Direct responses in breeding values to selection of ostriches for liveweight and reproduction

S.W.P. Cloete, Z. Brand, K.L. Bunter, Irek Malecki

Research output: Contribution to journalArticlepeer-review

13 Citations (Web of Science)


Estimates of genetic parameters and genetic trends for reproductive traits and for liveweight at the commencement of breeding were obtained using data from a pair-mated ostrich flock located at Oudtshoorn in South Africa. Heritability estimates were 0.17–0.18 for egg production, 0.15–0.17 for chick production and 0.35–0.37 for liveweight. Female permanent environmental effects amounted to 0.11–0.17 for egg production, 0.14–0.19 for chick production and 0.30–0.31 for liveweight. Service sire exerted significant effects only on egg production (0.03–0.08) and chick production (0.05–0.10). Genetic correlations of reproductive traits with liveweight were not different from zero. Initial selection in the flock was based on reproduction, in the sense that replacements were descended from the females with the highest uncorrected number of chicks produced during their season of hatch (Chick Production line). Animals that were hatched during the period from 1996 to 2006 were used to establish two more populations. The heaviest birds at ~16 months of age were used as replacements in the line selected for liveweight (Liveweight line). Birds selected for the Control line were of average uncorrected liveweight at ~16 months, and were descended from females that produced an average number of chicks in their season of hatch. Overall, the Liveweight line had higher breeding values than the Control line for the period from 1996 to 2006. The response seemed to be associated with screening from the larger population on breeding values for liveweight, as no cumulative genetic gains were evident since 1996. Breeding values for chick production in the Chick Production line were increased by 3.1% per year from 1990 to 2006. Regressions of individual breeding values in the Control line on the year of hatch indicated no genetic change in either liveweight or chick production. Genetic change in particularly reproduction thus seems feasible in commercial ostriches.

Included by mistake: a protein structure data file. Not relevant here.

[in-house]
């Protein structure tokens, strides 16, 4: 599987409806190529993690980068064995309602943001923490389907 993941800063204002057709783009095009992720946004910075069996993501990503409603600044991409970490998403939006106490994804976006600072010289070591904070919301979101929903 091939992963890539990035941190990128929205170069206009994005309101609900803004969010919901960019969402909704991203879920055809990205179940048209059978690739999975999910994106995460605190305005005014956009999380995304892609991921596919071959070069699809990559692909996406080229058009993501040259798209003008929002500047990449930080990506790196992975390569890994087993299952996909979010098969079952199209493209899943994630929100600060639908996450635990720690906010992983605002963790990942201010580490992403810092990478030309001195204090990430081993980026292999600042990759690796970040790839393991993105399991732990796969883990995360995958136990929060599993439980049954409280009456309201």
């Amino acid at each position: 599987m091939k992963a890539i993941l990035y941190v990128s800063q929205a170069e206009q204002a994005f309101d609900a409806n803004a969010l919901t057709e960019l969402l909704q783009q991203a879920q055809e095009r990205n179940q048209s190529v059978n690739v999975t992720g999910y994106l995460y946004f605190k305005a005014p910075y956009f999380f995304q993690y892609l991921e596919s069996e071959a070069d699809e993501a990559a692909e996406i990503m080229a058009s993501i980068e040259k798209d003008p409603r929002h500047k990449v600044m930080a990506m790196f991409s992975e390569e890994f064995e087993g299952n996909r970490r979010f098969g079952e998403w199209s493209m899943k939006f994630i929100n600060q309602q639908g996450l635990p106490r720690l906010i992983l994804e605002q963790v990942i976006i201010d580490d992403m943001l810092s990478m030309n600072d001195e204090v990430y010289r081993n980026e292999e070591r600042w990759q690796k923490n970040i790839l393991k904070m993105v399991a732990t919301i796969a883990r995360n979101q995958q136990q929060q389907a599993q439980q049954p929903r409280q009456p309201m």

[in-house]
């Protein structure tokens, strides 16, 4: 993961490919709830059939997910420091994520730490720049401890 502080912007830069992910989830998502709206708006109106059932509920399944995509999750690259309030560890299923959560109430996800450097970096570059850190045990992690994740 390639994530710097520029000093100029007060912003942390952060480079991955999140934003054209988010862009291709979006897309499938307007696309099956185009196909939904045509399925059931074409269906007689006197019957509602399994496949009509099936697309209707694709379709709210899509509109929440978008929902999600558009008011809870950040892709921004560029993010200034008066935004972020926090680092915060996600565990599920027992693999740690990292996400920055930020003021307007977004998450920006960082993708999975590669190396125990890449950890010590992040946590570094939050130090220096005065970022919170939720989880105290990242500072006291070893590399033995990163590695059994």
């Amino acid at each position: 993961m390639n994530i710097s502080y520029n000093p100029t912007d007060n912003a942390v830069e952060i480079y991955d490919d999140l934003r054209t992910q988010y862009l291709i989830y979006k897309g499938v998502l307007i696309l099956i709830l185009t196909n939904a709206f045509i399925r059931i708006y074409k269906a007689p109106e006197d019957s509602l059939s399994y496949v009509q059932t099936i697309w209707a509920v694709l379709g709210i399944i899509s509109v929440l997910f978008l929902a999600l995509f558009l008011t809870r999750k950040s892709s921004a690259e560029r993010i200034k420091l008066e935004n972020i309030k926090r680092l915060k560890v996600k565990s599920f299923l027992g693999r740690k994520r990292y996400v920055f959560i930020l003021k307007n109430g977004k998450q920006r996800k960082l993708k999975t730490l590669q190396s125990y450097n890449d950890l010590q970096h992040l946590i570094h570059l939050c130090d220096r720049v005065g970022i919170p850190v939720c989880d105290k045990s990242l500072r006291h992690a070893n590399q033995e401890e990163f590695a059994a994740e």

Original languageEnglish
Pages (from-to)1314-1319
JournalAustralian Journal of Experimental Agriculture
Issue number10
Publication statusPublished - 2008


Dive into the research topics of 'Direct responses in breeding values to selection of ostriches for liveweight and reproduction'. Together they form a unique fingerprint.

Cite this